The issue of police accountability has been playing out in the Washington state Legislature over the last two weeks with bills being discussed in the House of Representatives and Senate. Discussions continue Monday, as a bill that would compel officers to intervene and stop excessive force by other officers goes before the Senate Ways & Means Committee.

Under new legislation introduced in the Senate, police officers may no longer be allowed to be bystanders to bad behavior from their colleagues.

Senate Bill 5066 would require any police officer who witnesses another officer engaging or attempting to engage in excessive force to intervene and try to stop it, or risk suspension or decertification.

Washington state has never decertified an officer for using excessive force

Senate Bill 5066 is part of a broader push for police accountability in the Legislature, led by Democratic lawmakers and community advocates, after the deaths of people of color at the hands of police.

The bill’s prime sponsor, Sen. Manka Dhingra, D-Redmond, said the bill was partially inspired by the killing of George Floyd at the hands of Minneapolis police in May, where “we saw officers standing around and not intervening.” However, police brutality is not something that is unheard of in the state of Washington, she said. She referenced local cases such as the killing of Manuel Ellis in Tacoma, and others.

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Democratic legislators have also sponsored House Bill 1054, which would prohibit police tactics like chokeholds and neck restraints, as well as tear gas, no-knock warrants and the use of military gear.

On Thursday, House Bill 1310, which seeks to narrow the set of acceptable circumstances for the use of physical and deadly force by police, will be voted on by the House Committee on Public Safety. Also on Thursday, a House committee is scheduled to vote on House Bill 1267, which would establish an office within the Office of the Governor to investigate potential criminal uses of deadly force by police officers, in-custody deaths and sexual assaults.

But the issue of excessive force is what has garnered much attention from law enforcement, and from activists like Sakara Remmu, who is a member of the Washington Black Lives Matter Alliance. Remmu said excessive force does not always end in death.

Twenty years ago, Remmu said she called the police when a fight broke out at a restaurant near her house. After the scene was cleared, she went out to speak to an officer. 

“As soon as he saw me, he grabbed me by the back of my neck and threw me on the hood of his car, without a word,” Remmu said. “I was pregnant. His partner did nothing.”

“That damaged me,” she said. 

Remmu testified last week in favor of SB 5066 at its first public hearing, and mentioned racial targeting in the use of force. The bill is a step in the right direction, she said, but will not fully address the systemic racism that exists in law enforcement agencies across the state.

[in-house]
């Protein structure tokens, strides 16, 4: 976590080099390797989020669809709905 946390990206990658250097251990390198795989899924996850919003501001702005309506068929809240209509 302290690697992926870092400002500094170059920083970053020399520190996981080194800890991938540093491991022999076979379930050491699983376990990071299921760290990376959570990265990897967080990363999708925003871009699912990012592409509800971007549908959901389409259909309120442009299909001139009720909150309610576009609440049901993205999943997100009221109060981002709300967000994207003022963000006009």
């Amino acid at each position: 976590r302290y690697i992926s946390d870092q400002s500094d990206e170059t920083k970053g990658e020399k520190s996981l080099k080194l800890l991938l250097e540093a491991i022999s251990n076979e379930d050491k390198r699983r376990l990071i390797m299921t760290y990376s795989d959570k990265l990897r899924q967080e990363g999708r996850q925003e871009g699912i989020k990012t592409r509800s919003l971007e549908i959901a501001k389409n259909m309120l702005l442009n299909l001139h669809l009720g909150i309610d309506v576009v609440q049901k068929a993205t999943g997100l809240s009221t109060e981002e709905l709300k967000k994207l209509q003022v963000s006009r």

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Dhingra told the Senate Law & Justice Committee that she believes most officers are trying to do the right thing. She said this bill would help them to continue to do so by putting them in a position to call out wrongdoing.

“We have to make sure the culture does not enable bad officers to continue,” Dhingra said, “so this is making sure we set up policies, procedures, training, to empower those good officers to do the right thing.”

That includes a reporting mechanism so that “these things don’t just get brushed under the carpet,” she said. Officers would be required to report any wrongdoing they see from another officer to that officer’s supervisor, and would be protected from discipline or retaliation. 

In 2018, lawmakers and voters passed Initiative 940 that removed a decades-old barrier that had made it nearly impossible to bring criminal charges against law enforcement officers deemed to have used deadly force wrongfully. It also required police to receive de-escalation and mental health training, and removed the requirement to prove an officer acted with malice to be convicted.

James Schrimpsher, representing the Washington Fraternal Order of Police, also spoke in support of SB 5066 last week, saying the stipulations are already de facto in most law enforcement agencies around Washington.

He said that the vast majority of police officers already intervene in any wrongdoing that they see, and said “it’s in our DNA.”

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He said that he told an officer about the bill the morning he was to testify, and the officer asked him, “isn’t that already a thing?”

“And I said yes, it is already a thing, we’re just codifying it,” Schrimpsher said.

Officers would go through Active Bystandership for Law Enforcement training, but the specifics of how intervening will look will be up to local law enforcement agencies. Though no one spoke in opposition to the bill, it was modified to clarify that the responsibility to intervene would only apply to “easily-identifiable” officers who are on duty.

Dhingra said the slew of law enforcement bills introduced this session will “work together to create this system where we are holding our officers to a high ethical standard.”